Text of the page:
Like most writers, I have indulged in all of these sins at one time or another. The key is to forgive myself, to get up, dust myself off, roll up my sleeves, and get back to work. More than anything, I must trust my path as a writer — to stay true to my vision, even when the work doesn’t get done as quickly as I would like.
    Nadine Feldman recently posted….Happy Independence Day!My Profile

    • Nadine, thanks kindly. We all have our issues. Writers like most creative types have some sort of demon to contend with at one time or another. You’re right though, the trick is to get over whatever it is and keep moving. My biggest challenge early on (glad this one is behind me) was trusting my voice. That was a huge one for me, not the issues are different, but not so big to overcome.

  5. This post kinda makes me want to cry. With relief. OMGoodness, writing is hard! And so many things get in the way. So, the words sometimes magically come and then disappear for you, too? You mean, I’m normal? Then I can continue. I can keep writing. Whew.
    And when Oprah calls, I promise I will stay humble. At least appear to:)

    • Kjersti-Yes, sweetie you are normal indeed (if writers were ever normal, probably a relative concept). I used to think I would remember the words, but I don’t, so I force myself to write them down or type them up as soon as they appear. Ah, Oprah, I’ve never watched her show and have no business thinking she will find me here, but I love the magic her name welds over the writer’s dreams.

  6. My sin, or flaw, is that I spend too much time writing, and other things end up falling by the wayside. So maybe its my inability to find balance. That’s it. That’s what I struggle with everyday!
    Monica recently posted….Puppy Fever!My Profile

    • Monica, it’s a curse or a blessing, this passion. I struggle with the same issue as well, as noted what I should be working on.. As for the housework, it’s not at the top of my list, but once a week I hoover up the dust bunnies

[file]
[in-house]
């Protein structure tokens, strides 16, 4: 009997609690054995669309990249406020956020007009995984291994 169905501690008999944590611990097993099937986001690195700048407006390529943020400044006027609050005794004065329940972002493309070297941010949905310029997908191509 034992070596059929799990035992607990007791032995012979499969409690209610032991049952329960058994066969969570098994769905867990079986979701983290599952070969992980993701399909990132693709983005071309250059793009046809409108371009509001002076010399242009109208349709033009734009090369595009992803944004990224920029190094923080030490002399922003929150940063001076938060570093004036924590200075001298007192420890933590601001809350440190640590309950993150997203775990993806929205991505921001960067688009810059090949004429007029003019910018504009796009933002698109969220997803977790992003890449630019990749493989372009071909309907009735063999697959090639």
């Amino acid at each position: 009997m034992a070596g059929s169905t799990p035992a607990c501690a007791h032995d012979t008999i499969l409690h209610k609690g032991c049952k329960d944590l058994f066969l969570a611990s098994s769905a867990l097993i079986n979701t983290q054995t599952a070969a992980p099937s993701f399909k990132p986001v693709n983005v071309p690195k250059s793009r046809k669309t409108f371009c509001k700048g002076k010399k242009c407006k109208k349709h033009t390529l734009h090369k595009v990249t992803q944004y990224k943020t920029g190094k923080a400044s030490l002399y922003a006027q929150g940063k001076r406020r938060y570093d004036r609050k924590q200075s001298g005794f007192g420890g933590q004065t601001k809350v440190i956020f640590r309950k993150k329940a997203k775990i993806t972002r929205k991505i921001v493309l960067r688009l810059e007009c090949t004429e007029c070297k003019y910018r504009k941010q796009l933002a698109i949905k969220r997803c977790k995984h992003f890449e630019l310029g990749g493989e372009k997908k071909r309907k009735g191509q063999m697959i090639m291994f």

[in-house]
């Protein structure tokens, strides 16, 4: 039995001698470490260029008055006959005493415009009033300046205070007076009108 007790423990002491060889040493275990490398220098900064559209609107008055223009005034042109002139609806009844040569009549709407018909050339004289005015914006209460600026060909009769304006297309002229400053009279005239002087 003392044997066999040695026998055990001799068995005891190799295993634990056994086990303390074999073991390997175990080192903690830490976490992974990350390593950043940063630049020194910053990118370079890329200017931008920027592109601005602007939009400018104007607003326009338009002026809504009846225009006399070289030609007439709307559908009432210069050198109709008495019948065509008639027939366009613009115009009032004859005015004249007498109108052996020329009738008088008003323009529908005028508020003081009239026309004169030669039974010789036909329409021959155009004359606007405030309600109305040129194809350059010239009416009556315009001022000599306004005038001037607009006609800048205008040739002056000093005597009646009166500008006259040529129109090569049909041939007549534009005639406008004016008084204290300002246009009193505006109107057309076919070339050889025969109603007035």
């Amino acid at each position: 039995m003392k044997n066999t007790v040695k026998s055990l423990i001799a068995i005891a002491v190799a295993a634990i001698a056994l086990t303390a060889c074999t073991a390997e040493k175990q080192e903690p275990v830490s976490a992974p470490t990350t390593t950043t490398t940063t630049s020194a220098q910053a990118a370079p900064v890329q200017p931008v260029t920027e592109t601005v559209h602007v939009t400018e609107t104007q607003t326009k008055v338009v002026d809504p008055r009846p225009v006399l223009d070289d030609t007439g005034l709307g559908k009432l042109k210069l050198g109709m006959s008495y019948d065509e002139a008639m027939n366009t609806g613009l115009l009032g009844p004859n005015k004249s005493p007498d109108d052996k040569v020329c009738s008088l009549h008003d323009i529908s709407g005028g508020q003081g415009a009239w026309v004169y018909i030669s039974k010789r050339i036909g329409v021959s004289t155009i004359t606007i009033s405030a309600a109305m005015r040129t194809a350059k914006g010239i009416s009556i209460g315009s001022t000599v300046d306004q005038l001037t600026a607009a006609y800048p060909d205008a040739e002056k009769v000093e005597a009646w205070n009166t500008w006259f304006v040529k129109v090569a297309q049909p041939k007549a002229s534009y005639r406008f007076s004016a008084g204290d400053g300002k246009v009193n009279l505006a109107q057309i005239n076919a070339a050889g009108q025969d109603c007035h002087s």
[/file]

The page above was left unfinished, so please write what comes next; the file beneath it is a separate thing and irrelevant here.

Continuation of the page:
7. What a powerful collaboration (though I realize Caitlin did it for school)! I will be reflecting on the words of this impressive credo coupled with profound photography.

    My writing sins? I am often far too concerned with the product rather than the process (I know, I know! Other people call that procrastination … I hear ya!).

    Great job, Women!
    Astra recently posted….The Math of Summer CampMy Profile

    • Astra, you made me smile. I think about the product after the writing. My biggest sin or problem is getting bogged down in what to write first. I am always writing, but stop and say, should I write a short story or do this or that, then later I think.. NO finish the new WIP. Makes me crazy. We both thank you kindly.

  8. Absolutely incredible work Brenda, I enjoyed every word I read about the writer’s 7 Deadly Sins, and the amazing photography accompanying them. Your creativity never ceases to blow me away! I fell into all the categories, but if I am honest gluttony is probably the worst. The strategically placed cookie jar is going to be moved… Many thanks for an awesome article.

    • K- it was an interesting write for me, one because I am on the fence about sin, but then for a writer, what are the only ‘sins’ – not writing and listening to the negative voice within. Yes? On the other hand, I was delighted my girl allowed me to use her images. I’d like to do it again.